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Kicking off the 2019 Future Ready Schools® Institutes in Nashville

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September 24, 2019 11:04 am

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On September 11 and 12, the Future Ready Schools® (FRS) team kicked off the fall event series in Nashville, Tennessee, with more than 170 leaders from twenty-six districts and eleven states. During the next six weeks, we will lead five additional institutes across the United States, including today and tomorrow’s institute in Manchester, New Hampshire. We’ll also hold six one-day workshops about instructional leadership and our five-step planning process. All in all, the in-person events will influence, inspire, and inform more than 1,200 school and district leaders in 2019.

The 2019 institute agenda is all new and focuses on solving problems of practice while maximizing equitable opportunities for each student. The agenda is designed to empower school leadership teams to improve policies, procedures, and practices that prepare students for work and life after high school graduation. The program emphasizes equity of opportunity and the learning sciences and deliberately focuses on skill building through interactive activities that keep the audience engaged and invested in their own professional learning. We model what we hope our participants take back to their staff meetings and classrooms!

Testing a New Tool Based in Learning Science

After listening to an opening keynote presentation, district teams worked together to create their vision of a Future Ready student using a portion of the new FRS Student Profile Protocol that is grounded in the human-centered design research developed by the LUMA Institute. In addition to this insightful pilot of our new process, we had three students present a project that embodies the skills that the student profile articulates. Stay tuned for more information about this upcoming resource in the coming months.

Putting a Fine Point on Equity and Learning Sciences

During the session for district leaders, participants explored problem-solving protocols that simultaneously introduced the learning sciences and equity into district team conversations. Each district team reflected upon resources provided by the Alliance for Excellent Education’s (All4Ed) science of adolescent learning (SAL) program designed to help participants tackle problems using SAL principles.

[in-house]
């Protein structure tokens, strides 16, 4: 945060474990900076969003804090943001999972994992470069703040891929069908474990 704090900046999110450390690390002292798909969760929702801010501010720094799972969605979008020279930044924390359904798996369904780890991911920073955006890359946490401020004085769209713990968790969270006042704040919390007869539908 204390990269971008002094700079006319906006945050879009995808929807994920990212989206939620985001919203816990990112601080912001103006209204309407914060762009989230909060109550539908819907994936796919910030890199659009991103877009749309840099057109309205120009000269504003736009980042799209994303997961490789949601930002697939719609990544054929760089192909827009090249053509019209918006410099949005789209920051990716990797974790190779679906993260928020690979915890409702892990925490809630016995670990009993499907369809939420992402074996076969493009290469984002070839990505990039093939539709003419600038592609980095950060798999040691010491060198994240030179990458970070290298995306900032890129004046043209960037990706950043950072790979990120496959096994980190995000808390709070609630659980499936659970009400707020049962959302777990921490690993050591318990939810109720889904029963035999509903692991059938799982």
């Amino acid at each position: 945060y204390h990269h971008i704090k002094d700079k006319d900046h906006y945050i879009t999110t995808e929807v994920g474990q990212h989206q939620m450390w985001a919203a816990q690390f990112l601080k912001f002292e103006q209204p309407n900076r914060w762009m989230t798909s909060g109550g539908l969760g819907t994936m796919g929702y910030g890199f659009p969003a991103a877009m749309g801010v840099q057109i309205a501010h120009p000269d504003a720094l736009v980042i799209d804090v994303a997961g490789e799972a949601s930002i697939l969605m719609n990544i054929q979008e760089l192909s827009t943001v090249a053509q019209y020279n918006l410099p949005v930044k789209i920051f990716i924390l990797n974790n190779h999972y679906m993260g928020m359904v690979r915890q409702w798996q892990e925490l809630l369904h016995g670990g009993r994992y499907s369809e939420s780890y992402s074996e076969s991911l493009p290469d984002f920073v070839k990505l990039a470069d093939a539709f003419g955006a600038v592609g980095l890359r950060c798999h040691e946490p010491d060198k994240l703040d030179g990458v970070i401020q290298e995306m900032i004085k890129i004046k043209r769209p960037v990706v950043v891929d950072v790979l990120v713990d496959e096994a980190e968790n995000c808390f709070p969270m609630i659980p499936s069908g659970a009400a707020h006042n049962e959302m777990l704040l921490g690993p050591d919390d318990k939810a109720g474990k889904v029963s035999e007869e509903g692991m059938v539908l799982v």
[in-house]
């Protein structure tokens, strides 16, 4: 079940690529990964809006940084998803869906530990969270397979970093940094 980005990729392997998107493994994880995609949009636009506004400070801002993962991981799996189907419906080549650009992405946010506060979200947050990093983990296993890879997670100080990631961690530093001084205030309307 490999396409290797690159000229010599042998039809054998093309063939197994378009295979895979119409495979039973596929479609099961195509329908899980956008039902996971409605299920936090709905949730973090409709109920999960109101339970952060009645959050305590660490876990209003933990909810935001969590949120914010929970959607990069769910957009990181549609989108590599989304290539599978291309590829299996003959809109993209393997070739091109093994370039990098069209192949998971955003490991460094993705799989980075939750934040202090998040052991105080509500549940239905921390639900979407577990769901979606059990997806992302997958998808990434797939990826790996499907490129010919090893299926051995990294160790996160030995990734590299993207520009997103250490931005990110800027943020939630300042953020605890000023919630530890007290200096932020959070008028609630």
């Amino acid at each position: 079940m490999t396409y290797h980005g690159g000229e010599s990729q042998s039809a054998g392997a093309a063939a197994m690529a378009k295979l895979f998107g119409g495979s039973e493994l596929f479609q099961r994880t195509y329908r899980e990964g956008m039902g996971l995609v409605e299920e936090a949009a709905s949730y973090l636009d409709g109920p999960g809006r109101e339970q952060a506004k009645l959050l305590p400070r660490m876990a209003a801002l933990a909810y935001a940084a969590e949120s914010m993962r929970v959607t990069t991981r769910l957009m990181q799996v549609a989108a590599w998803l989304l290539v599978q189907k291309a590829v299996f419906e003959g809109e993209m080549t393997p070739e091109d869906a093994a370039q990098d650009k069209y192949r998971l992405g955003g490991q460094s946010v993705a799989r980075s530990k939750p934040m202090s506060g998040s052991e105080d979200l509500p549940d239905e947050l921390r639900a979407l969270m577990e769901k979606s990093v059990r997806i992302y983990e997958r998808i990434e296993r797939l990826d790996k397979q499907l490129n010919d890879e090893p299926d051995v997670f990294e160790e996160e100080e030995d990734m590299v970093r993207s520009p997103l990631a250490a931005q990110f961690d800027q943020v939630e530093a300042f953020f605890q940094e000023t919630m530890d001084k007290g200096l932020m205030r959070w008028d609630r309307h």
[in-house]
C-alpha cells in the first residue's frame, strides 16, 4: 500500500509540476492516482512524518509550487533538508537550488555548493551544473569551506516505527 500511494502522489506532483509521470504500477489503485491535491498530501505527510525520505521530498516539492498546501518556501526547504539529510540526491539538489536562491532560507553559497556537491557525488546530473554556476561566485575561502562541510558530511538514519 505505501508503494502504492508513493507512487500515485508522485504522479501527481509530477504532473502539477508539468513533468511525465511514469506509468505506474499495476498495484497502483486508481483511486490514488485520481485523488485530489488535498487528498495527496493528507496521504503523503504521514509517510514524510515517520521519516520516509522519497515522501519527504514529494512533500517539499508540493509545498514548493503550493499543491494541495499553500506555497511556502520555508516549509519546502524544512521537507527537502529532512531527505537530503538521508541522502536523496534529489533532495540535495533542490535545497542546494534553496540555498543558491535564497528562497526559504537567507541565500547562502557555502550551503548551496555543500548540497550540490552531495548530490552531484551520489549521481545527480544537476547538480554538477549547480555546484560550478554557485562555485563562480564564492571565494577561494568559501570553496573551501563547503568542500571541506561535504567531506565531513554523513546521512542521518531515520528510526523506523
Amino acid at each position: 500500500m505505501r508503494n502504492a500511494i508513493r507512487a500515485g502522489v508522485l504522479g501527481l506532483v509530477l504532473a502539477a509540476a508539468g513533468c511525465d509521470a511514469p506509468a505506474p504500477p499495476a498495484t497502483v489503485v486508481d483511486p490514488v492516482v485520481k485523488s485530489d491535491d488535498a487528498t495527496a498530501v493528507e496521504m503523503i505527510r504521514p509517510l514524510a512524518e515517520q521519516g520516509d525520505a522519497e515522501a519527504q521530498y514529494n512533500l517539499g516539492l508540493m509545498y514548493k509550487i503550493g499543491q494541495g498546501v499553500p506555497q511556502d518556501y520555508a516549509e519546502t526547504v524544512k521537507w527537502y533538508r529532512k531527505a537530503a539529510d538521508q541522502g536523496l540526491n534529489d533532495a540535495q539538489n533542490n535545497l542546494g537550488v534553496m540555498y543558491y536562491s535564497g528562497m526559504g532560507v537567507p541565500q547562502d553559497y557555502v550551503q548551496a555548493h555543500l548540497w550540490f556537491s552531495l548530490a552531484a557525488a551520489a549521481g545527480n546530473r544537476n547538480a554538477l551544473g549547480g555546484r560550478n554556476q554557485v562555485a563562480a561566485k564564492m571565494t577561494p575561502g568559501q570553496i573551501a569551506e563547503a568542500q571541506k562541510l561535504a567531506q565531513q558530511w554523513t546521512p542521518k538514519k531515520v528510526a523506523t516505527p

The FRS Institute agenda also includes a new interactive team visioning activity focused on the “equity of opportunity and access.” The term “equity” is used in every field from economics to health to business; but, in education, equity means more than merely providing students what they need to succeed. It means providing those most in need with access to high-quality education and opportunities to learn. As part of their conversations, district leadership teams discussed the following questions:

  • How does your district define “equity?”
  • What factors do you consider when ensuring equity?
  • How does your team make decisions that support equity?

Participants then were guided through a more in-depth discussion about how districts identify inequities and develop plans for addressing them systematically. At the conclusion of the activity, institute facilitators challenged district leaders to write three concrete next steps they could take to ensure equity in opportunity and access for their students.

Keeping the Momentum Rolling

As part of the multimedia approach to capturing the thoughts and sentiments of the institute participants, we recorded video vignettes of leaders talking about their experiences and how the FRS tools and resources have affected their district practices and policies. We will be sharing these short videos on our YouTube channel and on social media in the coming months to ensure the Nashville love reaches across the network and beyond.

Onsite Evaluations

As with everything we create, we always ask for feedback. At the end of each day of the institute, our participants provided candid feedback about the event. Here are a few thoughts captured from the evaluations in Nashville:

“I loved the conversations that I got to have with my district team, table team, and other districts. I learned a lot about Future Ready and the framework (gears) and how it relates to my job. I grew as a leader because I learned more about equity, empathy, and how to be a more effective coach.”

“Opened my mind to the possibilities and gave me affirmation on things and initiatives we are currently working on. I loved that we had the opportunity to discuss and work with principals and look at that from the lens of principals. Someone who has been there and done it. Wasn’t just a bunch of open theories and data of things that could change or make an impact on a school.”

Even better than the positive feedback is hearing how participants are taking back what they learned to benefit their districts:

Expanding Our Corporate Partners

Several of our valuable core strand partners joined us during the institute, including Follett, which supports Future Ready Librarians™; Amazon Web Services (AWS), which supports Future Ready Technology Leaders™; and bulb, which supports Future Ready Instructional Coaches™. We also added seven smaller general sponsors to support the institutes. These partners are new to the FRS network and come highly vetted to ensure their organizational philosophies align with ours, and they share a deep understanding of the support needed for districts to succeed with the meaningful implementation of digital learning.

To learn more about FRS or register for an upcoming event, visit futureready.org.

Sara White Hall is vice president of innovations and networks at All4Ed and leads FRS.

Lia Dossin is marketing and outreach director for FRS.

Categories:
Future Ready

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